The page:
Trap avoids Stockholm syndrome despite his best efforts
The Stockholm Syndrome, and its attendant, lazy denial that change can effect improvement, could have gripped Giovanni Trapattoni last night.
That it did not may yet prove that, even amidst the ongoing blizzard of confusion that seems to trail in his wake every time he opens his mouth.
Quite simply, this was Ireland's best performance of the Italian's reign. Hardly a chance was created, it is very true. But the approach was freighted with conviction. It was a performance that will only gain credence if it is followed up with another on Tuesday.
More importantly, for all his persistently troublesome foibles and needless bickering with players, it was one that was prompted by his own enthusiasm for a fledgling Irish team.
Ireland could not have helped being encouraged last night. One's only hope was that their manager would not remove that encouragement.
Trapattoni is usually more adept at removing conviction from the courageous, not sustaining it.
In a strange way, that the pattern of this game remained utterly unchanged would have suited a manager who has not always demonstrated himself to be open to change for its own sake.
Could he dare alter Ireland's impressive shape and commendable balance?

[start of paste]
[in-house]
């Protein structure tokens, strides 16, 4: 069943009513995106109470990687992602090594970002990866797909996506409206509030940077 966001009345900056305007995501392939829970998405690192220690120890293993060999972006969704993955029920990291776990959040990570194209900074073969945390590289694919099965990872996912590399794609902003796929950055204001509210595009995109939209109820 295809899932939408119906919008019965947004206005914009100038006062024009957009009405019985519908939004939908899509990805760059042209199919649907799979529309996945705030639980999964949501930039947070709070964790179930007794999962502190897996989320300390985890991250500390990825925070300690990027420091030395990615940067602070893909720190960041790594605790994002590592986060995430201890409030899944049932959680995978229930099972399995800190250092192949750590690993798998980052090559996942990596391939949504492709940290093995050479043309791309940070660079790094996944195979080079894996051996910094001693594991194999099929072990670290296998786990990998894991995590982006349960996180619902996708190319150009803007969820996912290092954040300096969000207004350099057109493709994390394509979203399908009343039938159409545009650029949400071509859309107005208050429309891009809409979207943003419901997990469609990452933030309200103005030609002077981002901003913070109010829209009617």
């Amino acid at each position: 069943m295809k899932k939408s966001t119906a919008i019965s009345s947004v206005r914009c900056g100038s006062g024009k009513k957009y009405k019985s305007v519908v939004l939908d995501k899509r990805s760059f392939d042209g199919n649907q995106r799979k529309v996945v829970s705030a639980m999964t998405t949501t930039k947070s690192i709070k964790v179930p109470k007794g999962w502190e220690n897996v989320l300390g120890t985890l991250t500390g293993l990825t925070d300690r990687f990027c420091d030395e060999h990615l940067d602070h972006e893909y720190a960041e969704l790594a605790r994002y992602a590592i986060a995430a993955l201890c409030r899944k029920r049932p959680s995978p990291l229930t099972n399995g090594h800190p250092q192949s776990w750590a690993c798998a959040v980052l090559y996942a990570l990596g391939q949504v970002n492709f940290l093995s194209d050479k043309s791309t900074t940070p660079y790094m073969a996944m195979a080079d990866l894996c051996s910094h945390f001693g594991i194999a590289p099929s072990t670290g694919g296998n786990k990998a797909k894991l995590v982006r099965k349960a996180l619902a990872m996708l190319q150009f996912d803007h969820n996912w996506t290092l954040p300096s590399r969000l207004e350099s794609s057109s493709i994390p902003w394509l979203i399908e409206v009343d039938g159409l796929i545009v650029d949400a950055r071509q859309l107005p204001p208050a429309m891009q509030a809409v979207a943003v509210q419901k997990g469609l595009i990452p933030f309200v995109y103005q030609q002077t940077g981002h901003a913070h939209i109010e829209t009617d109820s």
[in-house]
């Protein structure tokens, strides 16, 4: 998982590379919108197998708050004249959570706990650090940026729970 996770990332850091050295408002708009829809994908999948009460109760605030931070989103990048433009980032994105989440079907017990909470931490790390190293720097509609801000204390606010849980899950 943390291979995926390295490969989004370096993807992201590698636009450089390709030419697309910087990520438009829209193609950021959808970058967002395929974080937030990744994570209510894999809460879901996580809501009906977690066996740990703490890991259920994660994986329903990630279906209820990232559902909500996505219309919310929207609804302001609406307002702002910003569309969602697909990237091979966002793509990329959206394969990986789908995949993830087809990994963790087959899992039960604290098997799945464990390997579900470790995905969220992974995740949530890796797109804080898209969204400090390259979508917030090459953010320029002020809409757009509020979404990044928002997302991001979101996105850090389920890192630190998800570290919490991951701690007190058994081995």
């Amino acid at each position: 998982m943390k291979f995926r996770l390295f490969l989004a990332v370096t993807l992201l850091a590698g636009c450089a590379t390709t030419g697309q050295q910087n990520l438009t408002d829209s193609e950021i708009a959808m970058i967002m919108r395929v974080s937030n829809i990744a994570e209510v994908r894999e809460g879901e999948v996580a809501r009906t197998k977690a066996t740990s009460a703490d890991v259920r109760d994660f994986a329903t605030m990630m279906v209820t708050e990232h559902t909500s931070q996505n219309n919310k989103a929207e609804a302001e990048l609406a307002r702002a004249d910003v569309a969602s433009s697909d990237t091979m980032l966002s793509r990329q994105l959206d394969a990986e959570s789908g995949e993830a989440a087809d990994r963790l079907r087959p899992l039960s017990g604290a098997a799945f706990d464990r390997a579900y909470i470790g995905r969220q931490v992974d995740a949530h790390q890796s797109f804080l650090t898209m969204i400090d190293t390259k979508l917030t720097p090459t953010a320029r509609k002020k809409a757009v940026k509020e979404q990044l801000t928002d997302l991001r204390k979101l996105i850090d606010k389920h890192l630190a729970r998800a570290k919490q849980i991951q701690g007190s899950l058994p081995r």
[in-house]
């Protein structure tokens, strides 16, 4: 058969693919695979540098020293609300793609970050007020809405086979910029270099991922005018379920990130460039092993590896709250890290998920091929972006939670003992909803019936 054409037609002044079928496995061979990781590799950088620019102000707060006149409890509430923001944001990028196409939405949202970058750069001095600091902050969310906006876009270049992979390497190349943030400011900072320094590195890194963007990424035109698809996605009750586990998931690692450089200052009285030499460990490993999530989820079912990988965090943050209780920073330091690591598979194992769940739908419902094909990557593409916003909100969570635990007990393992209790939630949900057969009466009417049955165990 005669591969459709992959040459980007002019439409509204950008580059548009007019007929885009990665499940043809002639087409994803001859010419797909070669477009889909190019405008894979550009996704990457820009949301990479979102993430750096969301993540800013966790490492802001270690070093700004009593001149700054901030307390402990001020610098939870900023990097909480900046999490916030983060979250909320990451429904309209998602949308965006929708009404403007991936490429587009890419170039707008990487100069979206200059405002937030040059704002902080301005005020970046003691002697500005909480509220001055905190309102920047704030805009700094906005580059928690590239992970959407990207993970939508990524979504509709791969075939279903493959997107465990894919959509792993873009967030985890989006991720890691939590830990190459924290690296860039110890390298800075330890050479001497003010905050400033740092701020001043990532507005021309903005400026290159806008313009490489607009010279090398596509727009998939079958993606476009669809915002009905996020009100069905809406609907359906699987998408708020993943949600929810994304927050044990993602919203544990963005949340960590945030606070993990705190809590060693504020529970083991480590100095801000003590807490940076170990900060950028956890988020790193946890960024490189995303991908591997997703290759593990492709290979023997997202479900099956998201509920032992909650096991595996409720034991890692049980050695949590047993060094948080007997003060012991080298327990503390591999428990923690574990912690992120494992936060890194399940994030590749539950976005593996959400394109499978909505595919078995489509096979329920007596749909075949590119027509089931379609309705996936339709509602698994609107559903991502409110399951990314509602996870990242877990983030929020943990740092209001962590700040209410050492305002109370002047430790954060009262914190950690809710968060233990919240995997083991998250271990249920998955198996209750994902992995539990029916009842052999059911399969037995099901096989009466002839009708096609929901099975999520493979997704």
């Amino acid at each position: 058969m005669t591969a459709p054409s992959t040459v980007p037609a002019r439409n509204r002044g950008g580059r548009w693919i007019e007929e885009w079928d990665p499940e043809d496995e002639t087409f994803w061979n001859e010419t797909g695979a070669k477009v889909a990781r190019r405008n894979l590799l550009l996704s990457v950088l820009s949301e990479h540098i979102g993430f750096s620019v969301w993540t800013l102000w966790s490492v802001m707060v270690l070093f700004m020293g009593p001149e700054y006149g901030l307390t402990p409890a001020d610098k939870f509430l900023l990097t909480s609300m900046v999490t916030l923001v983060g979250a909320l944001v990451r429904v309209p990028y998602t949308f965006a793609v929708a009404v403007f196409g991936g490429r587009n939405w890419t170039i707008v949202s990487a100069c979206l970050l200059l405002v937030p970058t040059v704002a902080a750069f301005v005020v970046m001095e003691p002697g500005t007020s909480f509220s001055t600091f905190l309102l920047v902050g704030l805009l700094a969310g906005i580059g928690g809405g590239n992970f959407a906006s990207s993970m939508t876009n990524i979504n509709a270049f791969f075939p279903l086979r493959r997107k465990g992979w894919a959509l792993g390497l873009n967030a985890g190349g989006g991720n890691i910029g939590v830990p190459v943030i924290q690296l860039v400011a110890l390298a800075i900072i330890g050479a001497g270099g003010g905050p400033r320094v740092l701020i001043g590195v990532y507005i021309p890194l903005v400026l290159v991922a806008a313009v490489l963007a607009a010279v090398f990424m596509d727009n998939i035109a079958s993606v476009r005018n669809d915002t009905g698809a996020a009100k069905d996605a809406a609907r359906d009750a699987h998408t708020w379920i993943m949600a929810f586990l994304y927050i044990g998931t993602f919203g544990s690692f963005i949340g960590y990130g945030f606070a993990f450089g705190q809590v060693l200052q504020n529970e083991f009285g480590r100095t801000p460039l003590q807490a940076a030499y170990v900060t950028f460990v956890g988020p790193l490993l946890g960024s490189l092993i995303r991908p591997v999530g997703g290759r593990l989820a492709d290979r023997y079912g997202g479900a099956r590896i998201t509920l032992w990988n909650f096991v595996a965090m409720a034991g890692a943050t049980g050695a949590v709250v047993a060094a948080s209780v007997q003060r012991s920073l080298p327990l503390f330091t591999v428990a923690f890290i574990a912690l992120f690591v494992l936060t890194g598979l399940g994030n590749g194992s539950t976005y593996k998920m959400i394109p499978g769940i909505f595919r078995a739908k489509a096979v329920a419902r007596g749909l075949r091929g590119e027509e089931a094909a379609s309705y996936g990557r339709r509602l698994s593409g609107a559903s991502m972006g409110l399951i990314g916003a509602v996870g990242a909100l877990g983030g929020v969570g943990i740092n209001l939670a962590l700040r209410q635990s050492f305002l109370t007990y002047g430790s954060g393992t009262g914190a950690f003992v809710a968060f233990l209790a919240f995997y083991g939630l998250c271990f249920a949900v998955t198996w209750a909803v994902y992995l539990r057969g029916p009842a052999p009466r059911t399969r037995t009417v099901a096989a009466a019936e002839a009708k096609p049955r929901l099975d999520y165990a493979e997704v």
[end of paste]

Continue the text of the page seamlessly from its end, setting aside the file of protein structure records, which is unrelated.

The harder Sweden tried to impose themselves, the more enervating their own efforts became and making only one half-time substitution had seemed a generous concession by coach Erik Hamren to his team's ineptitude.
The removal of Wes Hoolahan's tracksuit top in the 75th minute offered us a decisive answer. Now Trap was in control when it seemed for so many of the previous 24 hours that he was not. Ireland had made their point. In a roundabout way, so had their manager.
Despite his cack-handed treatment of Robbie Brady. In deciding that Brady hadn't sufficiently advanced whatever mental tests that had been set for him, after two lengthy summit meetings with the player, he then had to resort to selecting James McCarthy, a player he had so publicly belittled at Thursday's press conference.
The comments about McCarthy, for whom Trapattoni's back-handed praise suggested that he is nothing more than a crab-like passer in midfield, clearly irked the captain, Robbie Keane, who grimaced suggestively at his manager's comments.
Now, McCarthy started and one could only estimate as to his feelings on the matter as, having started every competitive game, he suddenly found himself initially withdrawn from the side, then hastily re-introduced as a purportedly babysitting defensive winger.
This is not the stuff of which the media gleefully sprinkles hype.
The manager has publicly made decisions – or not made decisions – which cannot but have caused yet more rancour within a squad already unnecessarily denuded of some of its strongest personalities due to the Italians' actions.
Why on earth he thought it necessary to reveal all to the Irish supporters on the eve of battle will remain an eternal mystery. And it is noticeable that the sheen that seems to shimmer whenever Trapattoni decamps to foreign climes with "little old Ireland" may be diminishing, such that a prominent Swedish daily suggested that "Trapattoni does not know what he is talking about."
As he now helms a side that is clearly embroiled in transition, how much energy and clear-minded thinking can the 74-year-old still bring to the table?